Scale-up requirements for mammalian cultures

As mentioned above, mammalian cells are highly shear sensitive when compared to bacterial cells as they lack a robust cell wall and are covered by a relatively sensitive phospholipid bilayer membrane. This normally limits not only the operational parameters (stirring speed, gas sparging: oxygenation, pH control, vessel H/D ratio) for large-scale cultures but even the general handling of the cells, including scale-up and storage4. For example, long-term storage of mammalian cells requires liquid nitrogen tanks and optimised procedures including the correct choice of freeze-mix and controlled freezing methods11. Table 2 lists a number of typical operational parameters for consideration.

Table 2. Examples of typical operating parameters for mammalian and bacterial cells.
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Traditionally scale-up of mammalian cell cultures started with Petri dishes, T-flasks, roller bottles and spinner flasks. Larger-scale (5L and above) cultures were run in glass or stainless-steel bioreactors4. The recent advances in bioprocessing techniques combined with the increased pressure to decrease cost of goods by creating multi-product facilities while minimising potential cross contaminations endorsed the use of single-use systems for both small and large-scale (normally up to 2000 L) cultures12. Table 3 lists the most common vessels used for the scale-up of mammalian cell cultures today. In Australia a number of vendors sell these systems, e.g. Thermo Fisher, Corning, Nalgene, Greiner, Eppendorf, Infors, Millipore, Pall, Sartorius, Applicon and GE Healthcare.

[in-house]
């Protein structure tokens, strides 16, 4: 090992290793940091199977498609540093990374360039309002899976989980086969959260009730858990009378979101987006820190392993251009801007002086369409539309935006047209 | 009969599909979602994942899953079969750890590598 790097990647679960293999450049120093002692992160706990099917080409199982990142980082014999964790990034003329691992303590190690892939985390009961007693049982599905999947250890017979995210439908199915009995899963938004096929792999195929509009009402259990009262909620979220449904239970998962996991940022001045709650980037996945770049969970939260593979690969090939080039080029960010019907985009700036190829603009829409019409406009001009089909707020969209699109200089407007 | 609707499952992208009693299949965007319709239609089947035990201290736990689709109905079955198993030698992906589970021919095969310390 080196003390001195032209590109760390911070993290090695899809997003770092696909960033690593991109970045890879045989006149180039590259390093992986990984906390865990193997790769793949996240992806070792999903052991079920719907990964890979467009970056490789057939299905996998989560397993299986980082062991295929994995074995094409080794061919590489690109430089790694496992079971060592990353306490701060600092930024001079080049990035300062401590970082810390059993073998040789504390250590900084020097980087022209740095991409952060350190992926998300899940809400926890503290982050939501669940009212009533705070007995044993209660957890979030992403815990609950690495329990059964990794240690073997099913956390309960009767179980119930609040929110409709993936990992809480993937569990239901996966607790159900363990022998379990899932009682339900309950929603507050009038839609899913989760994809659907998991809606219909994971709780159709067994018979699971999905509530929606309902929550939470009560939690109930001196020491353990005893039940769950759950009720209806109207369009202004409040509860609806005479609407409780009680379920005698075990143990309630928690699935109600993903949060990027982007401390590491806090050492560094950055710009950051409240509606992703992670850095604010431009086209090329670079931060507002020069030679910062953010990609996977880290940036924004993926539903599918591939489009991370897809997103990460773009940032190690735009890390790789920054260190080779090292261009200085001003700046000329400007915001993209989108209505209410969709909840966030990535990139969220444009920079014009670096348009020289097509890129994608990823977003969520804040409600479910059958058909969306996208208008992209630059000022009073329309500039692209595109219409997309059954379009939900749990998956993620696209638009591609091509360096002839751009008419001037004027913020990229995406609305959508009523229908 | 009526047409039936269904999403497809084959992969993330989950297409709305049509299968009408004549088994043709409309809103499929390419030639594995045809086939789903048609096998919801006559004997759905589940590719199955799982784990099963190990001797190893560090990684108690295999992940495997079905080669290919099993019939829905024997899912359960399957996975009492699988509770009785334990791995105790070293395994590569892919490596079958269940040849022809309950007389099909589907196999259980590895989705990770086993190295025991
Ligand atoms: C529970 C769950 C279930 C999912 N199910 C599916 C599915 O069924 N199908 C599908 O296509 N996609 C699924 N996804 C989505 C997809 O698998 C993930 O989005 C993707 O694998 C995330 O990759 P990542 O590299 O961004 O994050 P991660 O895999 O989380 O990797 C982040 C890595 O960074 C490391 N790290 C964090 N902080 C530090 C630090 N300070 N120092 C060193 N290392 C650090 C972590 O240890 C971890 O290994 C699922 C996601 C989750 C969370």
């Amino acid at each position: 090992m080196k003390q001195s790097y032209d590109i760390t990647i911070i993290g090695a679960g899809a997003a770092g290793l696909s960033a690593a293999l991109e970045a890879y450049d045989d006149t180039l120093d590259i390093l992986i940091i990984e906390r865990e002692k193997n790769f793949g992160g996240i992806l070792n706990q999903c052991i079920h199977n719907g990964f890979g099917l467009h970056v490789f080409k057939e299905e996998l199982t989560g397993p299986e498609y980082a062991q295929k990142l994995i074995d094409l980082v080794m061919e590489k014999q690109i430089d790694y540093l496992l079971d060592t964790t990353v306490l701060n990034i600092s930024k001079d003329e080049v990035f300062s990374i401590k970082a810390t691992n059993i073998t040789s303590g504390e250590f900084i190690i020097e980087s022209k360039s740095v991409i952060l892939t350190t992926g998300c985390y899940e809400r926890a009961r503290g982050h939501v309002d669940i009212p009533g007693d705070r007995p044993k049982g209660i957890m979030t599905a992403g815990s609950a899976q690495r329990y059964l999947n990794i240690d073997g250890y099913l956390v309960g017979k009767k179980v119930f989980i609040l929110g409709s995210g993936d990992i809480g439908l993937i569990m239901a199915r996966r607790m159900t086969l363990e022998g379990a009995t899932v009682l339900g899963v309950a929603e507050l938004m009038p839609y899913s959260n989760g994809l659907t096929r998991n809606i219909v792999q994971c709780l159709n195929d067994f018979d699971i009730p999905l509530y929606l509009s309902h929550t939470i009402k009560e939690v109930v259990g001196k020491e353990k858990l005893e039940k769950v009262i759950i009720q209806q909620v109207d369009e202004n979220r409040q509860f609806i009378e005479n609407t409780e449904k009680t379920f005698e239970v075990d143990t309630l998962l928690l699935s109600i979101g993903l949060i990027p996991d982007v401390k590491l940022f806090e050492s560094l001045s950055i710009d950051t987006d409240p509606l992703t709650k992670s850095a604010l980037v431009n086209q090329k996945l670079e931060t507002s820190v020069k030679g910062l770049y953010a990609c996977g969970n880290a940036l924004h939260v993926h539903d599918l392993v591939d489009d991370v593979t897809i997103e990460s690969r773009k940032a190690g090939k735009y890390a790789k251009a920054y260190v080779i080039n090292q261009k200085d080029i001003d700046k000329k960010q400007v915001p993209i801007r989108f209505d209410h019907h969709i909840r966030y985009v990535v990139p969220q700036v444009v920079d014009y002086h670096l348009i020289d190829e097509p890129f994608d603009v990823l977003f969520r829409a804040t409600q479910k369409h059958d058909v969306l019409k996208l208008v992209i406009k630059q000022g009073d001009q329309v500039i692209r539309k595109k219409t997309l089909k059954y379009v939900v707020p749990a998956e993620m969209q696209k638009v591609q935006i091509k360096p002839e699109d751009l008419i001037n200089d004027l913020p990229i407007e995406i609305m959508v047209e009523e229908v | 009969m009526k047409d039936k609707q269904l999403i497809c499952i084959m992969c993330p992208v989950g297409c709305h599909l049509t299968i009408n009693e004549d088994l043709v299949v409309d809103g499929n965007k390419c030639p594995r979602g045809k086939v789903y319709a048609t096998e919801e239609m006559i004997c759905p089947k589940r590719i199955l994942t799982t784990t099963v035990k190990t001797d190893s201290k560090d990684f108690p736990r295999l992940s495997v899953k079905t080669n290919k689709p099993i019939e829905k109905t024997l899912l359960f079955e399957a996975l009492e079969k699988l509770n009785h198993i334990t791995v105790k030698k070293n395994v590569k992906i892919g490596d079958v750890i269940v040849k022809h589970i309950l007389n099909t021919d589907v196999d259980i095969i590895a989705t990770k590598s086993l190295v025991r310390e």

Table 3. Typical features of commonly used vessels for scaling up mammalian cell cultures.
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Future trends

Nowadays large-scale mammalian cell cultures are well established techniques for the production of biologics in the pharmaceutical industry. During the past two decades processes were streamlined and with the wide use of Process Analytical Techniques (PAT) and Quality By Design (QbD)8 principles, yields and consistency of the production runs were substantially increased. This, combined with the recent introduction of single-use systems, increased both production capacity and flexibility of the pharmaceutical companies. As a consequence the cost of goods were greatly reduced, for example typical monoclonal antibody production cost should be less than US$300/g13.

As governments introduce more cost-cutting measures in healthcare, pharma companies are under constant pressure to further reduce prices. This, combined with the expiry of several patents covering blockbuster therapeutic antibodies such as Humira™, Remicade™, Rituxin™ and Herceptin™, has accelerated the development of biosimilars (or follow-on biologics), which in turn will increase competition and the prospect of increased process optimisation for mammalian cell cultures14.


Many thanks to Tim Adams (CSIRO) for his general advice and correcting the Genetic Engineering section.


George Lovrecz is a Senior Principal Research Scientist at CSIRO BioManufacturing (Parkville and Clayton), involved in the scale-up and optimisation of mammalian and insect cell cultures. George’s team has extensive client engagement across the academic and commercial sectors to translate discoveries to industrial processes and to support pharmaceutical research to allow preclinical, animal and Phase-I trials. George is also engaged in training and education as an adjunct professor of RMIT and Monash University.

a Correct post-translational modifications including the formation of di-sulphide bridges for proper folding and glycosylation, are essential for biological activity.